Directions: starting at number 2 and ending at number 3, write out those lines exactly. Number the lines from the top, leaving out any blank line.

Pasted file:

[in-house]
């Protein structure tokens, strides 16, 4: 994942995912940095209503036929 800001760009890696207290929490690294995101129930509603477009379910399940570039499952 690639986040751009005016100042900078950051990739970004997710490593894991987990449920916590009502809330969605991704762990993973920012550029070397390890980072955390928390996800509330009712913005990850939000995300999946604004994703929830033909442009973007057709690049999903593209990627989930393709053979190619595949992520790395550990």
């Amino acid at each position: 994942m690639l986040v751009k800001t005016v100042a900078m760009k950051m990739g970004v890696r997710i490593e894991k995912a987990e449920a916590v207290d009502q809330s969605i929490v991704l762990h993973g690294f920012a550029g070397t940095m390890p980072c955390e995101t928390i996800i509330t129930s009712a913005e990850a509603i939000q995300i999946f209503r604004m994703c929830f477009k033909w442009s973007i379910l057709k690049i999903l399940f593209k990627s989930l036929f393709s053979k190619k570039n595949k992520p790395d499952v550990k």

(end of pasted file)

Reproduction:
């Protein structure tokens, strides 16, 4: 994942995912940095209503036929 800001760009890696207290929490690294995101129930509603477009379910399940570039499952 690639986040751009005016100042900078950051990739970004997710490593894991987990449920916590009502809330969605991704762990993973920012550029070397390890980072955390928390996800509330009712913005990850939000995300999946604004994703929830033909442009973007057709690049999903593209990627989930393709053979190619595949992520790395550990």
């Amino acid at each position: 994942m690639l986040v751009k800001t005016v100042a900078m760009k950051m990739g970004v890696r997710i490593e894991k995912a987990e449920a916590v207290d009502q809330s969605i929490v991704l762990h993973g690294f920012a550029g070397t940095m390890p980072c955390e995101t928390i996800i509330t129930s009712a913005e990850a509603i939000q995300i999946f209503r604004m994703c929830f477009k033909w442009s973007i379910l057709k690049i999903l399940f593209k990627s989930l036929f393709s053979k190619k570039n595949k992520p790395d499952v550990k």